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A hora e agora - The time is now: HIVST to reach men who have sex with men in Brazil


Author
Grinjstein et al.

Publication year
2015

Country

Type of approach
Community-based

Type of assistance
Unassisted

Specimen
Oral-fluid

Study population
Key population: Men who have sex with men

Study design
Feasibility/acceptability

Sample size
520

UNAIDS HIV prevalence (2017)
0.6 [0.4 - 0.8]

Methodology
This implementation research study assesses accessibility and feasibility of an e-testing platform and promotional campaign for HIVST. Participants complete a short questionnaire. Then, the study provides each participant with two oral fluid-based HIVST kits by mail or pick-up in a pharmacy. Participants are also provided with condoms, lubricant, written test instructions, and a pre-paid card for returning the test results. Instructions to perform the test are also provided in a step-by-step video and through access to a 24/7 hotline for managing crises or doubts about the testing process.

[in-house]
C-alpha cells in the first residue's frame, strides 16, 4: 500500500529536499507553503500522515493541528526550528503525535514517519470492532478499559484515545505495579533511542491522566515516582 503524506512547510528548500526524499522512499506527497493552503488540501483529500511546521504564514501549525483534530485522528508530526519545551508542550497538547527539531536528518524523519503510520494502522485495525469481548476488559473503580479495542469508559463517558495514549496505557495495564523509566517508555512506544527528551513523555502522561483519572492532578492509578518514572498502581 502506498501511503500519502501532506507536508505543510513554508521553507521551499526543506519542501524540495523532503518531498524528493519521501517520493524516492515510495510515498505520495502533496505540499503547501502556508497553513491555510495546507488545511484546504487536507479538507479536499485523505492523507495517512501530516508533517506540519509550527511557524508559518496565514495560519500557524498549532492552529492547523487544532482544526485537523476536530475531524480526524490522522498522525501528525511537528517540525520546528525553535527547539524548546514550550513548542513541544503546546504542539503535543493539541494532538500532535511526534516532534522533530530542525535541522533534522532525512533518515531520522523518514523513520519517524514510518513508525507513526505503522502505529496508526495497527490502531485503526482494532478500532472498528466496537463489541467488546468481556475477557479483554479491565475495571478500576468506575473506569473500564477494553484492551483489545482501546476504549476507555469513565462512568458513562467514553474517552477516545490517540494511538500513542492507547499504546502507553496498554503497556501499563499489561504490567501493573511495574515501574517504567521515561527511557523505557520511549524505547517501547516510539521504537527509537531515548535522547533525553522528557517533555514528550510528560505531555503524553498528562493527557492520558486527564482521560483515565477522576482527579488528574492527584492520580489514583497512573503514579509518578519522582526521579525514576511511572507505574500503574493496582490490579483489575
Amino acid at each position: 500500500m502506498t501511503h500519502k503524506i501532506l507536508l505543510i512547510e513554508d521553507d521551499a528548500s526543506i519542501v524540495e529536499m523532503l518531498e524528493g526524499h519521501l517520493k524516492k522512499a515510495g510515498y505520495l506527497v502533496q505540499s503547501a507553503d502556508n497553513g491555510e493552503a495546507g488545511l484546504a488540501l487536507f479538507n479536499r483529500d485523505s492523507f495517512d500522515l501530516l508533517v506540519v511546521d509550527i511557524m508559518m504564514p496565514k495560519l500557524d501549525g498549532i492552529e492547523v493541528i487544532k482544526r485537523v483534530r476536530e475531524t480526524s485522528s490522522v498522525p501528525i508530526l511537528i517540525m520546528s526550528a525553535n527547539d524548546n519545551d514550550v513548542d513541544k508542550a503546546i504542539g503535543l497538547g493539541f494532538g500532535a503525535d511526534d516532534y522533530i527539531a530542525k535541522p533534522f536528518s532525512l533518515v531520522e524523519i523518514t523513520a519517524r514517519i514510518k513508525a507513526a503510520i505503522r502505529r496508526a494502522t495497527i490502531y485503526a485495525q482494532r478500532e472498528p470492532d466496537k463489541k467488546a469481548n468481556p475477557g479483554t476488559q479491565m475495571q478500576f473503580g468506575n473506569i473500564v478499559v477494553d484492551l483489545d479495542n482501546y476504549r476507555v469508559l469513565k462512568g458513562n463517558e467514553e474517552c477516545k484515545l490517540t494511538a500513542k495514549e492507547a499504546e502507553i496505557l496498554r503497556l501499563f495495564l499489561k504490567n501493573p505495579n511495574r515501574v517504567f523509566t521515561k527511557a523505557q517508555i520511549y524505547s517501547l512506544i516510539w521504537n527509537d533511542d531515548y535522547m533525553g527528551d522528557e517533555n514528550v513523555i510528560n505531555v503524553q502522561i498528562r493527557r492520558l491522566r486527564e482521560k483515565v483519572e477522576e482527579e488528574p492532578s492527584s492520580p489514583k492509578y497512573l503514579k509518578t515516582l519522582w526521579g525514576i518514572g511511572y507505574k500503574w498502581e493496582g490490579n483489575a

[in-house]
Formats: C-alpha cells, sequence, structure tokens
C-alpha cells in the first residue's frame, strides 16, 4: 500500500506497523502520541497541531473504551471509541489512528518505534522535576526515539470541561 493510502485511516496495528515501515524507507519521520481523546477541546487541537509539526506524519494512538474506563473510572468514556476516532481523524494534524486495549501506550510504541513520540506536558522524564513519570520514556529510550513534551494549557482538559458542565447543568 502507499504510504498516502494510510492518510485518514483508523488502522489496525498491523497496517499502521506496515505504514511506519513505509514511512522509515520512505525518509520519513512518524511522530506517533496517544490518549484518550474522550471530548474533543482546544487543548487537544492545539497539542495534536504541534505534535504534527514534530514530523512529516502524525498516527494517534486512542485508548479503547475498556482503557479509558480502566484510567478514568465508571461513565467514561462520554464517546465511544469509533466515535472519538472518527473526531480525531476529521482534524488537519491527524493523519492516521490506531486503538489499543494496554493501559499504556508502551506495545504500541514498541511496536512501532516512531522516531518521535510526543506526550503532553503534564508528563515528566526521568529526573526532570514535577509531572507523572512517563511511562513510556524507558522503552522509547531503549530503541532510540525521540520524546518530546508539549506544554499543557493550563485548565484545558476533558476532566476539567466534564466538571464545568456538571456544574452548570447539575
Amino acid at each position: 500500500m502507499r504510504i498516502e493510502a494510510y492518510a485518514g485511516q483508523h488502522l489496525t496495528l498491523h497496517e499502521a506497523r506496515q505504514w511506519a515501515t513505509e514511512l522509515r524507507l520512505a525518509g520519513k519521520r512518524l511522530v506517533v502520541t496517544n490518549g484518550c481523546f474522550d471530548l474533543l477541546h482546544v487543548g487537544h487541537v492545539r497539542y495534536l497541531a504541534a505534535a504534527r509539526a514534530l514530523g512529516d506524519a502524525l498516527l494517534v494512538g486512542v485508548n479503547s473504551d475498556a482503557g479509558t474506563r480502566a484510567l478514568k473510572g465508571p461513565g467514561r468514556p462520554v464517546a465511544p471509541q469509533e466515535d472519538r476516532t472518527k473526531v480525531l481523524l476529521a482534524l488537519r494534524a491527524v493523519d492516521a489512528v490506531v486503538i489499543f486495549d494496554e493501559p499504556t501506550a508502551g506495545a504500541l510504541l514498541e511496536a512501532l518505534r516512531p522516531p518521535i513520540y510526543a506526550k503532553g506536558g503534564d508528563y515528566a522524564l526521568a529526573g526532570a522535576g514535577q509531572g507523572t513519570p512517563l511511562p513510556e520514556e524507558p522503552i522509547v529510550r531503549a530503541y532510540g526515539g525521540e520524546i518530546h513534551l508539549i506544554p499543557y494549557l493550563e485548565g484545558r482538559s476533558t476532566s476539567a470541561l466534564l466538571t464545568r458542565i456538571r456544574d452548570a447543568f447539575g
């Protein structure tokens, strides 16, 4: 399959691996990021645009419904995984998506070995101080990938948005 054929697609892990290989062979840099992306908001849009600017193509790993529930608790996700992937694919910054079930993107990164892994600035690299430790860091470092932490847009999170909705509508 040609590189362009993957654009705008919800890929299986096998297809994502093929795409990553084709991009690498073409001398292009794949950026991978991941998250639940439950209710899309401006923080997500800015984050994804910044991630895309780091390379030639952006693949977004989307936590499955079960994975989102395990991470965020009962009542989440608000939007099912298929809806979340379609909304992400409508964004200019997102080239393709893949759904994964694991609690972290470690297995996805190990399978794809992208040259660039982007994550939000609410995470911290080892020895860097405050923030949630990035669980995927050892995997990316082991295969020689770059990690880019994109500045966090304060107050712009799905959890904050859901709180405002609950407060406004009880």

Summary of findings
432 participants uploaded their HIVST results to the website and 88 by mail. 23 participants had a reactive test result from HIVST. 13 participants had indeterminate results. Individuals with reactive or indeterminate test results, along with 20% of individuals with non-reactive test results, were encouraged to come in for confirmatory testing at a health facility in Curitiba. 37 participants went to Centro de Orientacao e Aconselhamento and identified themselves from e-testing. Of these 37, 30 tested HIV-positive and 7 tested HIV-negative upon confirmatory testing. 100% of those who uploaded positive or indeterminate results came in for confirmatory testing. Of those who provided an opinion on their HIVST experience, 98% would recommend self-testing to a friend. No adverse events were reported on the hotline or the website, although one individual expressed that he felt ashamed because someone saw him self-testing.

Acceptability
0.98

Acceptability details
Of those who provided an opinion on their HIVST experience, 98% would recommend self-testing to a friend.

Willingness to pay
n/a

Willingness to pay details
n/a

Sensitivity
n/a

Specificity
n/a

Concordance
n/a

HIV positivity
4.3% (19/432)

Accuracy details
n/a

Social harm
No adverse events were reported on the hotline or the website, although one individual expressed that he felt ashamed because someone saw him self-testing.

Linkage to prevention, care and treatment
n/a


Study status
Completed